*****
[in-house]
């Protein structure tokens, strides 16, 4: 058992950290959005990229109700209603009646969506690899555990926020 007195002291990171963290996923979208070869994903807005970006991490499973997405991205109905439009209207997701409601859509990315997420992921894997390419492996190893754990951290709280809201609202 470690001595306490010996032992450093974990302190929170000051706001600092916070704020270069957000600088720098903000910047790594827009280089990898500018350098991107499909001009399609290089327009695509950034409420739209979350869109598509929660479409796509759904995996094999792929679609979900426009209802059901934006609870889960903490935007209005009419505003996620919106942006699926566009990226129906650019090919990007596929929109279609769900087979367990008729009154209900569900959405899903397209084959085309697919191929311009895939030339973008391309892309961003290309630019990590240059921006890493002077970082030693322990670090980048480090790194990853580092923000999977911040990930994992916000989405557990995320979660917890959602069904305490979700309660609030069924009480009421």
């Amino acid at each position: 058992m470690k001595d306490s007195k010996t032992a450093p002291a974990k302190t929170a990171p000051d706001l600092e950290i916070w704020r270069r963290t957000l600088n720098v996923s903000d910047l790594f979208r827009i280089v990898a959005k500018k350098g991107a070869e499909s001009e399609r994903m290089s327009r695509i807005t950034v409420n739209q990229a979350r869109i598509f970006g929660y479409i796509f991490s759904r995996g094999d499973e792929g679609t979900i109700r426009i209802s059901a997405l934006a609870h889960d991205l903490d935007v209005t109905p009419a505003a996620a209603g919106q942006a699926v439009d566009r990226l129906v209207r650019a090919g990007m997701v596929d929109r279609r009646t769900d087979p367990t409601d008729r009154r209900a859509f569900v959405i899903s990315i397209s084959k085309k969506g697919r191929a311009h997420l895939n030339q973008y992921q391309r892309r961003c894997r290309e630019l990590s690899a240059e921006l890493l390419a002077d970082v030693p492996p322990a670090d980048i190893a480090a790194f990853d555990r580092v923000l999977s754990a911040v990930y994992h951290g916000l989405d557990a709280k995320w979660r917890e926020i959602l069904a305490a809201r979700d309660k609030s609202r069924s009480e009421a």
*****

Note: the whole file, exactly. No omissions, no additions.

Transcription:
[in-house]
């Protein structure tokens, strides 16, 4: 058992950290959005990229109700209603009646969506690899555990926020 007195002291990171963290996923979208070869994903807005970006991490499973997405991205109905439009209207997701409601859509990315997420992921894997390419492996190893754990951290709280809201609202 470690001595306490010996032992450093974990302190929170000051706001600092916070704020270069957000600088720098903000910047790594827009280089990898500018350098991107499909001009399609290089327009695509950034409420739209979350869109598509929660479409796509759904995996094999792929679609979900426009209802059901934006609870889960903490935007209005009419505003996620919106942006699926566009990226129906650019090919990007596929929109279609769900087979367990008729009154209900569900959405899903397209084959085309697919191929311009895939030339973008391309892309961003290309630019990590240059921006890493002077970082030693322990670090980048480090790194990853580092923000999977911040990930994992916000989405557990995320979660917890959602069904305490979700309660609030069924009480009421």
């Amino acid at each position: 058992m470690k001595d306490s007195k010996t032992a450093p002291a974990k302190t929170a990171p000051d706001l600092e950290i916070w704020r270069r963290t957000l600088n720098v996923s903000d910047l790594f979208r827009i280089v990898a959005k500018k350098g991107a070869e499909s001009e399609r994903m290089s327009r695509i807005t950034v409420n739209q990229a979350r869109i598509f970006g929660y479409i796509f991490s759904r995996g094999d499973e792929g679609t979900i109700r426009i209802s059901a997405l934006a609870h889960d991205l903490d935007v209005t109905p009419a505003a996620a209603g919106q942006a699926v439009d566009r990226l129906v209207r650019a090919g990007m997701v596929d929109r279609r009646t769900d087979p367990t409601d008729r009154r209900a859509f569900v959405i899903s990315i397209s084959k085309k969506g697919r191929a311009h997420l895939n030339q973008y992921q391309r892309r961003c894997r290309e630019l990590s690899a240059e921006l890493l390419a002077d970082v030693p492996p322990a670090d980048i190893a480090a790194f990853d555990r580092v923000l999977s754990a911040v990930y994992h951290g916000l989405d557990a709280k995320w979660r917890e926020i959602l069904a305490a809201r979700d309660k609030s609202r069924s009480e009421a």